Thursday, 13 August 2020 : 19th Week of Ordinary Time, Memorial of Pope St. Pontian, Pope and Martyr, and St. Hippolytus, Priest and Martyr (Gospel Reading)

Liturgical Colour : Green or Red (Martyrs)

Matthew 18 : 21 – Matthew 19 : 1

At that time, Peter asked Jesus, “Lord, how many times must I forgive the offences of my brother or sister? Seven times?” Jesus answered, “No, not seven times, but seventy-seven times.”

“This story throws light on the kingdom of Heaven : A king decided to settle accounts with his servants. Among the first of them was one who owed him ten thousand pieces of gold. As the man could not repay the debt, the king commanded that he be sold as a slave with his wife, his children and all his goods, as repayment.”

“The servant threw himself at the feet of the king and said, ‘Give me time, and I will pay you back everything.’ The king took pity on him, and not only set him free, but even cancelled his debt. When this servant left the king’s presence, he met one of his fellow servants, who owed him a hundred pieces of silver. He grabbed him by the throat and almost choked him, shouting, ‘Pay me what you owe!'”

“His fellow servant threw himself at his feet and begged him, ‘Give me time, and I will pay everything.’ But the other did not agree, and sent him to prison until he has paid all his debt. Now the servants of the king saw what had happened. They were extremely upset, and so they went and reported everything to their lord.”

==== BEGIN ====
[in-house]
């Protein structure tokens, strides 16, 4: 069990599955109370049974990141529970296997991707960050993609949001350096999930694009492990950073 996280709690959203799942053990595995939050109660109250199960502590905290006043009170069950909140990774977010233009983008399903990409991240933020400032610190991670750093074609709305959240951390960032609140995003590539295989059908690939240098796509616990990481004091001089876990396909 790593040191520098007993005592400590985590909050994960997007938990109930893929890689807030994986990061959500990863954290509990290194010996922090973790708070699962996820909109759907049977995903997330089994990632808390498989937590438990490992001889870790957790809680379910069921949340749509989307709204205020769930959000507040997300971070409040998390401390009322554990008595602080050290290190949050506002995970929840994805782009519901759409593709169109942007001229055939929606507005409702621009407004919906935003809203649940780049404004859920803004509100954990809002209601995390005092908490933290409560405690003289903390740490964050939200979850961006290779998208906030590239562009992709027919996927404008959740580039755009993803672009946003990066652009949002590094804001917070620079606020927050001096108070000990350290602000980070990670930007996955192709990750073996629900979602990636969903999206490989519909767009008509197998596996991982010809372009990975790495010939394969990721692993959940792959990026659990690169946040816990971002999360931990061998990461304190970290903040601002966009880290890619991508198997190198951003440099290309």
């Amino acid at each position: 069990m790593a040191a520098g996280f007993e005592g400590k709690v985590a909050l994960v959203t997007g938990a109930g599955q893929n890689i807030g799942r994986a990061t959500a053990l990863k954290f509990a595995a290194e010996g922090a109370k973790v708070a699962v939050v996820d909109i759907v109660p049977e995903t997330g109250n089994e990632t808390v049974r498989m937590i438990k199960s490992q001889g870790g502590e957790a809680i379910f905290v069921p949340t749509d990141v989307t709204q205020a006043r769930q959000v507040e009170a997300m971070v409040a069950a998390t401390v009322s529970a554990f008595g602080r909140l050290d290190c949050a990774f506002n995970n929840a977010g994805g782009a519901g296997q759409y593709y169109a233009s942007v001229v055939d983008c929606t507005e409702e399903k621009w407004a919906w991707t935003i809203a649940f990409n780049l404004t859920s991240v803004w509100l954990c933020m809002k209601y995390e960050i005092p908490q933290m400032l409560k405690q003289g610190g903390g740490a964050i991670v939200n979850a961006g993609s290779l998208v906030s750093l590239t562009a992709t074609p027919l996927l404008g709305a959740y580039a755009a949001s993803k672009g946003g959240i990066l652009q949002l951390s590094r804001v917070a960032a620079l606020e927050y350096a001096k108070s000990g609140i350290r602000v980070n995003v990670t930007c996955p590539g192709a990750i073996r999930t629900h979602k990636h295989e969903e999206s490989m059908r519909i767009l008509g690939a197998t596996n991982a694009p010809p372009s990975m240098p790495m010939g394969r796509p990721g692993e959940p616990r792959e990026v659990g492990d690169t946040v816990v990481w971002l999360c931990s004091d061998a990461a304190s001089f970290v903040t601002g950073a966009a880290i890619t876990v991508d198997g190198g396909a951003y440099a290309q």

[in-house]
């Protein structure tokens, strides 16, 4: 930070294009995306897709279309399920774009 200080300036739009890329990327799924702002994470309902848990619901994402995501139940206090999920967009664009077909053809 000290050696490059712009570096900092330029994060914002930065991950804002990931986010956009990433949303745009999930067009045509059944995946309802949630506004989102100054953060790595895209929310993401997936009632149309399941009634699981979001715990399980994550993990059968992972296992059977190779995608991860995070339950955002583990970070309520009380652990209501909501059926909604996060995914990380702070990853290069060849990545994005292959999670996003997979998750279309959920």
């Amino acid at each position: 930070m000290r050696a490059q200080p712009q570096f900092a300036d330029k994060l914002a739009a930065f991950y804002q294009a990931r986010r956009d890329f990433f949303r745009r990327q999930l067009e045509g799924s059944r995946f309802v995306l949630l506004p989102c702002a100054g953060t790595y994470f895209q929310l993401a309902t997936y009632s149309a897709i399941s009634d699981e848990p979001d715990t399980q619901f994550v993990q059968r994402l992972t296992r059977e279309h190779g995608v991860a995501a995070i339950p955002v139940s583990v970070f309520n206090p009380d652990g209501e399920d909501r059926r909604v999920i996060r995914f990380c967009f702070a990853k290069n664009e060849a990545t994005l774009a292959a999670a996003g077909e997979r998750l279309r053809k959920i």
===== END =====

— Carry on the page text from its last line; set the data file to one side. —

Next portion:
“Then the lord summoned his servant and said, ‘Wicked servant, I forgave you all that you owed me when you begged me to do so. Were you not bound to have pity on your fellow servant, as I had pity on you?’ The lord was now angry. He handed the wicked servant over to be punished, until he had paid the whole debt.”

Jesus added, “So will My heavenly Father do with you, unless you sincerely forgive your brothers and sisters.” When Jesus had finished these sayings, He left Galilee and arrived at the border of Judea, on the other side of the Jordan River.

Thursday, 13 August 2020 : 19th Week of Ordinary Time, Memorial of Pope St. Pontian, Pope and Martyr, and St. Hippolytus, Priest and Martyr (Psalm)

Liturgical Colour : Green or Red (Martyrs)

Psalm 77 : 56-57, 58-59, 61-62

But they challenged and rebelled against God the Most High, and disobeyed His decrees. They were unfaithful, like their ancestors, deceitful and crooked, as a twisted bow.

They angered Him with their high places; they aroused His jealousy with their idols. Filled with wrath, God rejected Israel.

He lead His glory into captivity, His Ark, into the hand of the enemy. He gave His people over to the sword, so furious was He at His inheritance.

Thursday, 13 August 2020 : 19th Week of Ordinary Time, Memorial of Pope St. Pontian, Pope and Martyr, and St. Hippolytus, Priest and Martyr (First Reading)